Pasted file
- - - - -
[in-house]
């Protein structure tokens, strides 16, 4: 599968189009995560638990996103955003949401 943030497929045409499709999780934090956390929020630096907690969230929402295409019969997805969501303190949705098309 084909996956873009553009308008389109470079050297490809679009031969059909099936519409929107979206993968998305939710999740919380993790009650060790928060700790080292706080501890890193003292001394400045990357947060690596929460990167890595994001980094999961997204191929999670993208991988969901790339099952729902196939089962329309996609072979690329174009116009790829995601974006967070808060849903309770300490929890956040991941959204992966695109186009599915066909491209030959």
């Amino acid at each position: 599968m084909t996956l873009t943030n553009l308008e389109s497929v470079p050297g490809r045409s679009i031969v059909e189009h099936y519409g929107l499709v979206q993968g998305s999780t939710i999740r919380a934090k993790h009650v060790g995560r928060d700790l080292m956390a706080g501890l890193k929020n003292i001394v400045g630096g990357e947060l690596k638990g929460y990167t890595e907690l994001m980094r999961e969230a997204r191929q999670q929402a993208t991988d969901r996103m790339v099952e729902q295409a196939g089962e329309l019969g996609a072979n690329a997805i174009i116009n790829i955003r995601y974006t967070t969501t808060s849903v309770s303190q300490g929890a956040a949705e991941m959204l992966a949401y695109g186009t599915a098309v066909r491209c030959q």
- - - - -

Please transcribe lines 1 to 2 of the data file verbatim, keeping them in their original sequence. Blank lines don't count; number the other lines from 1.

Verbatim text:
[in-house]
């Protein structure tokens, strides 16, 4: 599968189009995560638990996103955003949401 943030497929045409499709999780934090956390929020630096907690969230929402295409019969997805969501303190949705098309 084909996956873009553009308008389109470079050297490809679009031969059909099936519409929107979206993968998305939710999740919380993790009650060790928060700790080292706080501890890193003292001394400045990357947060690596929460990167890595994001980094999961997204191929999670993208991988969901790339099952729902196939089962329309996609072979690329174009116009790829995601974006967070808060849903309770300490929890956040991941959204992966695109186009599915066909491209030959």